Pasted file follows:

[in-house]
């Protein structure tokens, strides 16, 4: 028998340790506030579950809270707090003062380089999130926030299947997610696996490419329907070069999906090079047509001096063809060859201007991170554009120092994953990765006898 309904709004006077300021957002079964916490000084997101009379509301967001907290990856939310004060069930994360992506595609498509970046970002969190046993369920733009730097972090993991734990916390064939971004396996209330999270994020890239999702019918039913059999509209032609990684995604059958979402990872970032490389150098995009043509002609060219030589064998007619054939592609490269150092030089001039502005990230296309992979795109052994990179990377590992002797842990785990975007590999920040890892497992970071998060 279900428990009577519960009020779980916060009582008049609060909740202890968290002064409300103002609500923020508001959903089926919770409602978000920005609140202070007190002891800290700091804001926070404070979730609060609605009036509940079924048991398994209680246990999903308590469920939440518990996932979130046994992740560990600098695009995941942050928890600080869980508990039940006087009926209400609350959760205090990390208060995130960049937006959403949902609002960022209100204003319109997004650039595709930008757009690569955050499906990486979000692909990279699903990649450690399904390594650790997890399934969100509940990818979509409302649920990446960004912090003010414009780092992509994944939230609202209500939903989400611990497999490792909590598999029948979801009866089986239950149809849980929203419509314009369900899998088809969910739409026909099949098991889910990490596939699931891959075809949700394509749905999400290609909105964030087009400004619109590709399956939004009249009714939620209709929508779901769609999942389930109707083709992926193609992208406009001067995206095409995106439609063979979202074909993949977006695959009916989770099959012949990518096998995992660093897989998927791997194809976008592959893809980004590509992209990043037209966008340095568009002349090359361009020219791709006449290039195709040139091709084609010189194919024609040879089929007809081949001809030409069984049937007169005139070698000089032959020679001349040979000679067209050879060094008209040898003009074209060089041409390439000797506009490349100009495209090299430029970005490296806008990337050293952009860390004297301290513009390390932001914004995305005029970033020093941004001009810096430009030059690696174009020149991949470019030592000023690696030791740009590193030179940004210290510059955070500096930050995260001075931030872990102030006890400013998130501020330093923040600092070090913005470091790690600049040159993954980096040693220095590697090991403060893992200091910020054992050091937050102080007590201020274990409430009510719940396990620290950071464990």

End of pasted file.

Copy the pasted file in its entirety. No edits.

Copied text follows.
[in-house]
């Protein structure tokens, strides 16, 4: 028998340790506030579950809270707090003062380089999130926030299947997610696996490419329907070069999906090079047509001096063809060859201007991170554009120092994953990765006898 309904709004006077300021957002079964916490000084997101009379509301967001907290990856939310004060069930994360992506595609498509970046970002969190046993369920733009730097972090993991734990916390064939971004396996209330999270994020890239999702019918039913059999509209032609990684995604059958979402990872970032490389150098995009043509002609060219030589064998007619054939592609490269150092030089001039502005990230296309992979795109052994990179990377590992002797842990785990975007590999920040890892497992970071998060 279900428990009577519960009020779980916060009582008049609060909740202890968290002064409300103002609500923020508001959903089926919770409602978000920005609140202070007190002891800290700091804001926070404070979730609060609605009036509940079924048991398994209680246990999903308590469920939440518990996932979130046994992740560990600098695009995941942050928890600080869980508990039940006087009926209400609350959760205090990390208060995130960049937006959403949902609002960022209100204003319109997004650039595709930008757009690569955050499906990486979000692909990279699903990649450690399904390594650790997890399934969100509940990818979509409302649920990446960004912090003010414009780092992509994944939230609202209500939903989400611990497999490792909590598999029948979801009866089986239950149809849980929203419509314009369900899998088809969910739409026909099949098991889910990490596939699931891959075809949700394509749905999400290609909105964030087009400004619109590709399956939004009249009714939620209709929508779901769609999942389930109707083709992926193609992208406009001067995206095409995106439609063979979202074909993949977006695959009916989770099959012949990518096998995992660093897989998927791997194809976008592959893809980004590509992209990043037209966008340095568009002349090359361009020219791709006449290039195709040139091709084609010189194919024609040879089929007809081949001809030409069984049937007169005139070698000089032959020679001349040979000679067209050879060094008209040898003009074209060089041409390439000797506009490349100009495209090299430029970005490296806008990337050293952009860390004297301290513009390390932001914004995305005029970033020093941004001009810096430009030059690696174009020149991949470019030592000023690696030791740009590193030179940004210290510059955070500096930050995260001075931030872990102030006890400013998130501020330093923040600092070090913005470091790690600049040159993954980096040693220095590697090991403060893992200091910020054992050091937050102080007590201020274990409430009510719940396990620290950071464990």